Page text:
“I’m Batman.” A low gritty voice, hooded eyes, and a strong, sensual mouth--what’s not to love about a guy running around in a costume, saving the city?
I love superheroes. Yes, there’s something to be said about the everyday kind of heroes who really do change the world, but as a society, we revere the independent spirit, the one who chooses to set things right, the one who sacrifices for the greater good--in other words, the unrealistic ideal. But why? What is it about the hero that draws us in and makes us keep coming back for more?
Batman is a good character study for a couple different reasons. Along with Superman, Batman has been a comic book, television series, cartoon, and movie subject that many have followed through many changes. But what makes him a superhero? Unlike many other superheroes, he doesn’t have any actual super powers. Instead, he uses his considerable wealth to buy crime fighting gadgets of the dark and dangerous kind. And spends his free time, saving the criminal-magnet city of Gotham from its many threats. Unlimited money and time would seem to be an advantage for a superhero, but it certainly isn’t what appeals to audiences, in my opinion.
The truth is, even if he is a heroic figure, he is far from perfect. And in that is the true appeal. His need to protect the city and right the wrongs is selfishly motivated. His parents’ deaths and the rise in crime in Gotham prompted his initial desire to don the costume and make a difference. He wanted revenge. What kind of hero is motivated by revenge? But it is the imperfect hero that we truly love to love. Batman embodies the imperfect hero that we can’t help but watch and want a happily ever after for at least once.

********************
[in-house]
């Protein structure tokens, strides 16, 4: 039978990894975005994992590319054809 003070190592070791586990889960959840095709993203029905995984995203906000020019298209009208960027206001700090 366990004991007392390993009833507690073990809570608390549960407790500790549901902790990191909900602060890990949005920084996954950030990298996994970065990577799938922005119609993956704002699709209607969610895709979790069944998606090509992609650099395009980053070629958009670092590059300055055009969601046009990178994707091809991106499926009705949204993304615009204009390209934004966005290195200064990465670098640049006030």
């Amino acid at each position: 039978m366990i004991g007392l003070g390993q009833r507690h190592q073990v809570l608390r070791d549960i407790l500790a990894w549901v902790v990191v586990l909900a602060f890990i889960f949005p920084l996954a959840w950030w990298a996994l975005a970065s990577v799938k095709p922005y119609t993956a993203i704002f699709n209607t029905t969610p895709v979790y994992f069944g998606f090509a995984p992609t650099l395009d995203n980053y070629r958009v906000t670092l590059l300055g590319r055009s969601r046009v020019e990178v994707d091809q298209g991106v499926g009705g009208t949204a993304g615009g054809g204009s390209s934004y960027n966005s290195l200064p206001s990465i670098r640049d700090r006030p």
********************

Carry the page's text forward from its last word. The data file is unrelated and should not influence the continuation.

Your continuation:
I personally struggle with creating imperfect heroes, but I am working on this part of my characterization. I am drawing on movies, mentor books, television shows, news stories, and real life problems of the people around me (can you say “name change“) to make my heroes more appealing in their imperfections, so I have long conversations with my hero and his family and friends until they tell me exactly what it is that will make readers really want to know him and really want to root for him. It is a work in progress, and I am constantly discovering new characteristics and tweaking my imperfect hero.
Now, look at the following portrayals of the caped crusader and comment on who you believe played him best:
No fair going for the shirtless guy just because (okay, it is Christian Bale) of the hotness factor.